While fans of Jimi will enjoy hearing what Machine Mass have managed to do with classic Hendrix songs, this album is also very much for those who may not be close to the originals. Antoine uses some wonderful Hammond sounds as he Anthony try to keep everything under control while Michel sounds like he is deconstructing his guitar while somehow keeping sounds emanating from it. This album is incredibly impressive on every level, from the musicianship and arrangements through to the way they have ripped this material to pieces and then put it back, lovingly and with honour, into a brand-new format. And that they finish with “The Wind Cries Mary” is the icing on the cake. Superb.

DUŠAN JEVTOVIĆ No Answer

Album · 2017 · (Post-70s) Eclectic Fusion
Cover art 4.91 | 2 ratings
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kev rowland
t must be said that I wasn’t the world’s biggest fan of Dušan’s last release, 2013’s ‘Am I Walking Wrong’, and I think it was probably the first time I had ever given a Moonjune album a poor review, but I just didn’t get it. So, when this arrived in the post one day I wasn’t immediately over-enamoured, but I opened the digipak and realised that the drummer was none other than Asaf Sirkis, someone whose work I highly admire. The line-up was completed by Vasil Hadzimanov on acoustic piano, Fender Rhodes electric piano and Mini Moog bass, and I was immediately intrigued. Further investigation led to the discovery that the album was recorded in just two days last February, and knowing that they had toured together in different incarnations, as opposed to being put together for a studio project, made me think that this could be quite a special album indeed.

I put aside any preconceived ideas, and as soon as the first notes came out of the speakers I was transfixed. Here were wonderful guitar lines, perfectly accompanied by different keyboards with both lightness and strong bottom end, and then there was Asaf who was playing as if he was the lead player in the band. There are many times during this album where Vasil is valiantly managing to keep it all together, as both Dušan and Asaf attempt to be the main in charge. This is simply a wonderful album, full not only of wonderful melodies but great interplay between all those involved. Ideas bounce between the trio, and there are so many thing son here to enjoy, from brightness and sparks to reflective and delicate, such as on the emotional “Yo Sin Mi”. Dušan’s guitarwork is exemplary throughout, as he switches styles and tones, yet there is always clarity and finesse. This is not a guitarist who feels the need to prove his skills by playing five thousand notes to the bar, but instead shows it every time he uses sustain.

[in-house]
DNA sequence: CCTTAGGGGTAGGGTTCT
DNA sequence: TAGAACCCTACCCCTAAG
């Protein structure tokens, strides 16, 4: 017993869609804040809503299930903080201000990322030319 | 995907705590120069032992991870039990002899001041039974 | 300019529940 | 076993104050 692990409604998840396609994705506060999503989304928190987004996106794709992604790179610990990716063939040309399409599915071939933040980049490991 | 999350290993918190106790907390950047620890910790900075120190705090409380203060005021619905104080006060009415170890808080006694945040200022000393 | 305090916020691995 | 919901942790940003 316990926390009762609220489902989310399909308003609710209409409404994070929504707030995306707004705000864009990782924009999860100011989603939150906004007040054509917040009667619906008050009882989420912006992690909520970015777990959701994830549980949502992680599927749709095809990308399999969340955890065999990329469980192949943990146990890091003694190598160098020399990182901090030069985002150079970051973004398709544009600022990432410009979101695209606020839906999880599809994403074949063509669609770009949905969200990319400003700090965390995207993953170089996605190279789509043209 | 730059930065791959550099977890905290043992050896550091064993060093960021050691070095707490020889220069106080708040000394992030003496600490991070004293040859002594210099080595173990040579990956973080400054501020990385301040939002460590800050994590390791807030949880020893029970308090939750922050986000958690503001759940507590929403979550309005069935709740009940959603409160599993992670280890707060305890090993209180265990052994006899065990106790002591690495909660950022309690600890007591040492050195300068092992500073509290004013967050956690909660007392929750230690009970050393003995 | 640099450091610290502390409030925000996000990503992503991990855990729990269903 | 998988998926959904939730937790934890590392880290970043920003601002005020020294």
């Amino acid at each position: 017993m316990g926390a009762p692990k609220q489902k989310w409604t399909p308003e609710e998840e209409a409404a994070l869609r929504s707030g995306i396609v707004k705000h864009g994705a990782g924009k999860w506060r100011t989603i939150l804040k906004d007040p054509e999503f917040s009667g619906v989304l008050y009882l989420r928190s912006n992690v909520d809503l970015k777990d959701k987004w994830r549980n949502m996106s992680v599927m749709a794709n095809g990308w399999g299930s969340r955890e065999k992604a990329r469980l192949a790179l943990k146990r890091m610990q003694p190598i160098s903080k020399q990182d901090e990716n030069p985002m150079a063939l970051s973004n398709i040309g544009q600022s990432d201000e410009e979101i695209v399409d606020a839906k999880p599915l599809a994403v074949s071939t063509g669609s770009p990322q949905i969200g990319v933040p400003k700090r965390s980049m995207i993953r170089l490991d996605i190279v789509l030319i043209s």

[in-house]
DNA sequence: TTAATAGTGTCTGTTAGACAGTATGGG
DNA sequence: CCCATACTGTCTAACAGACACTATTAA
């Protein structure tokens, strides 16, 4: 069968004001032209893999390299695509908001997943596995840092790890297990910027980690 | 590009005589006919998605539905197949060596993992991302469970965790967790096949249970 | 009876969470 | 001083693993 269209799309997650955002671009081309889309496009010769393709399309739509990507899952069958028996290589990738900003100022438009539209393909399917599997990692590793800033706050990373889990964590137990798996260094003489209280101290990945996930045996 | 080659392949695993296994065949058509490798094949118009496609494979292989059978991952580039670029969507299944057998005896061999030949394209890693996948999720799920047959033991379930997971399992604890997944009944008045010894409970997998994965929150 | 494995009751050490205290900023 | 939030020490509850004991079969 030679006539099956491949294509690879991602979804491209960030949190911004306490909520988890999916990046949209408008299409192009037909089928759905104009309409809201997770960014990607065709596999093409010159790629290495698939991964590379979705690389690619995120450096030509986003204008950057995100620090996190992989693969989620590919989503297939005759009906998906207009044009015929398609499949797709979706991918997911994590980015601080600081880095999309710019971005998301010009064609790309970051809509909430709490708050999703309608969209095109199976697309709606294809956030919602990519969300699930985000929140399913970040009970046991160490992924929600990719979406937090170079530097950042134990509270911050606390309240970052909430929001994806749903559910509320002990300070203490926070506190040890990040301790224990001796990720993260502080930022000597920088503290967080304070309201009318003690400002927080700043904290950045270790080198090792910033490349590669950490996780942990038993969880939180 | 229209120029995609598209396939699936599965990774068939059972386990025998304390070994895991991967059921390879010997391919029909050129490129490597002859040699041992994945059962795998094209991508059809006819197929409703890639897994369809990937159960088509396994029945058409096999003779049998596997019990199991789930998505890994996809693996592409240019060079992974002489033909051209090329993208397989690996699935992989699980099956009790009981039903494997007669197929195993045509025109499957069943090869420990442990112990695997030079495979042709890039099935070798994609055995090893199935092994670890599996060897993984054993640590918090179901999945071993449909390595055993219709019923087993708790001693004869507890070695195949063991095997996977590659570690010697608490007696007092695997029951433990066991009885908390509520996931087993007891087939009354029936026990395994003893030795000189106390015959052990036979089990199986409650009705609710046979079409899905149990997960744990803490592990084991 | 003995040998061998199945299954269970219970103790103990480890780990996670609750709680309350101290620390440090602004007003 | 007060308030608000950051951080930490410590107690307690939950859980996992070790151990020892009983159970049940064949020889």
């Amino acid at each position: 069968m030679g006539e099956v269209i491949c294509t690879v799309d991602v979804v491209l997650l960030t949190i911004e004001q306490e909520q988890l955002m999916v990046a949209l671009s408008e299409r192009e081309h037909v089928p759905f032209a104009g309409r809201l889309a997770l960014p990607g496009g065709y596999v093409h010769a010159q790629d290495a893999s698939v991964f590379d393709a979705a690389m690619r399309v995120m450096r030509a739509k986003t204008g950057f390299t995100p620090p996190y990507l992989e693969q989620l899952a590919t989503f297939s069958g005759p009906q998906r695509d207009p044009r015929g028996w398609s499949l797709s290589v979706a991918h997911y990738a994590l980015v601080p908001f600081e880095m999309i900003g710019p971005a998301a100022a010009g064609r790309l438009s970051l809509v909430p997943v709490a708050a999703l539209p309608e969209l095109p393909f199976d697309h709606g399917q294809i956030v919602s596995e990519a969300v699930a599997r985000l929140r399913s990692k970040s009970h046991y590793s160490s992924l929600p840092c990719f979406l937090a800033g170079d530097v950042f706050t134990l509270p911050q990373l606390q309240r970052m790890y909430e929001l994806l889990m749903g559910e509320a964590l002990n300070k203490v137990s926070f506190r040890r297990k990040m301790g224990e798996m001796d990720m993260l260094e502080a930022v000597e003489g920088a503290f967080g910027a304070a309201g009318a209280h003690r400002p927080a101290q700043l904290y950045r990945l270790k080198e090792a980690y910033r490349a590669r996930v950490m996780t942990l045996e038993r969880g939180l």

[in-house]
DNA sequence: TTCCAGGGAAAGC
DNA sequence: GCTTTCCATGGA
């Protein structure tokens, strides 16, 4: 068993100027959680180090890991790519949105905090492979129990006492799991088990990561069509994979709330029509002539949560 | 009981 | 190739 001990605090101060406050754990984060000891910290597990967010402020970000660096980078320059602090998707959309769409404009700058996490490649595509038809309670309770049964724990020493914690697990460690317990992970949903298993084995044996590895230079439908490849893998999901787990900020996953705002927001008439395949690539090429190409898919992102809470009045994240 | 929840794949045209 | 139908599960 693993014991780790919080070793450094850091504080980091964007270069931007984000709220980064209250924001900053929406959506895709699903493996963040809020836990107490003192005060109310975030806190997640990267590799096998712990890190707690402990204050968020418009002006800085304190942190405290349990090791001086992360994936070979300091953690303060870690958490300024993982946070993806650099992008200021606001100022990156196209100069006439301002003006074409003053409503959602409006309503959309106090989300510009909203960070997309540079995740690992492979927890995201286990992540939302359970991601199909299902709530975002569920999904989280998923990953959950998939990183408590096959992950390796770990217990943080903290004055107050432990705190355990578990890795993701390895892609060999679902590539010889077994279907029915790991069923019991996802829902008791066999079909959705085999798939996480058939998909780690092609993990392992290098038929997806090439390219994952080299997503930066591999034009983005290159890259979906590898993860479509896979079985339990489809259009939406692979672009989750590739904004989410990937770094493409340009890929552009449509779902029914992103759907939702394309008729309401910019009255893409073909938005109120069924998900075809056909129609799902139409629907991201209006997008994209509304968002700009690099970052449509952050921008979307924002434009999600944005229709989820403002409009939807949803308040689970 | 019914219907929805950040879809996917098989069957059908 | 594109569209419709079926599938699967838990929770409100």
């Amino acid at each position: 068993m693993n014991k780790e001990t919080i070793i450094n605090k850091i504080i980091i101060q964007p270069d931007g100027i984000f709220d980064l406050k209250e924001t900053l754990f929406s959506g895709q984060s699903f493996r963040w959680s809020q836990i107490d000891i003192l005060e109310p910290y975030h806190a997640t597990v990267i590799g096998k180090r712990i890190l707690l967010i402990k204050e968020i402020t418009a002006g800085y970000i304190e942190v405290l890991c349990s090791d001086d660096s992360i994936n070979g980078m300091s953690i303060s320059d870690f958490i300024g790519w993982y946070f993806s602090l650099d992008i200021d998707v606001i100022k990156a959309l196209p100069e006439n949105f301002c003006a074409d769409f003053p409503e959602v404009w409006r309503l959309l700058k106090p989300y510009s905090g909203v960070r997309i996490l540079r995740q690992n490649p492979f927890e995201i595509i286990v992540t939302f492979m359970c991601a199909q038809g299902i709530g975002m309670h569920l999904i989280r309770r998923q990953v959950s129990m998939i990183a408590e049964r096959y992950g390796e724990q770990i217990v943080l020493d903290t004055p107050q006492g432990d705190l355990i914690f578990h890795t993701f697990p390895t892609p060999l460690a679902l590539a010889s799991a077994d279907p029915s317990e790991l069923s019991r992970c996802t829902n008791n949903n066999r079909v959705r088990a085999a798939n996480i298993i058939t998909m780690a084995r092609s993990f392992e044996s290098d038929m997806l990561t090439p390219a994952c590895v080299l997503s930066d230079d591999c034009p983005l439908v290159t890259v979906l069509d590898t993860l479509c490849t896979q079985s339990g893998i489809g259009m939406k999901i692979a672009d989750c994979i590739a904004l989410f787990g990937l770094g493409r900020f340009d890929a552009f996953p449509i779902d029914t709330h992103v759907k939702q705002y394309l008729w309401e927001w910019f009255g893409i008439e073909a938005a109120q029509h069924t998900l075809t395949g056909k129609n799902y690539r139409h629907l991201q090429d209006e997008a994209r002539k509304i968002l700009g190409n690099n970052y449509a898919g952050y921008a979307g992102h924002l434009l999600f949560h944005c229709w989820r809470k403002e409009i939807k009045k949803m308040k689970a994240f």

This is one of the most interesting and enjoyable instrumental albums I’ve come across in 2017.

DIALETO Bartók In Rock

Album · 2017 · Jazz Related Rock
Cover art 4.05 | 2 ratings
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kev rowland


What we have here is the latest release from Brazilian trio Dialeto, whose last album ‘The Last Tribe’ was excellent. I was a little surprised that it has taken four years for them to come back with the follow-up, but that may have something to do with the fact that only guitarist Nelson Coelho was in the band last time around. He has now been joined by drummer Fred Barley and bassist Gabriel Costa, which makes them more how they used to sound, as for the last album the bassist had been replaced by touch guitar. This album is an attempt by Dialeto to take compositions by Béla Bartók and then move them into their own genre, with lots of improvisation. Bartók is considered to be one of the most important Hungarian composers of the last century, and through his collection and analytical study of folk music, he was one of the founders of comparative musicology, which later became ethnomusicology.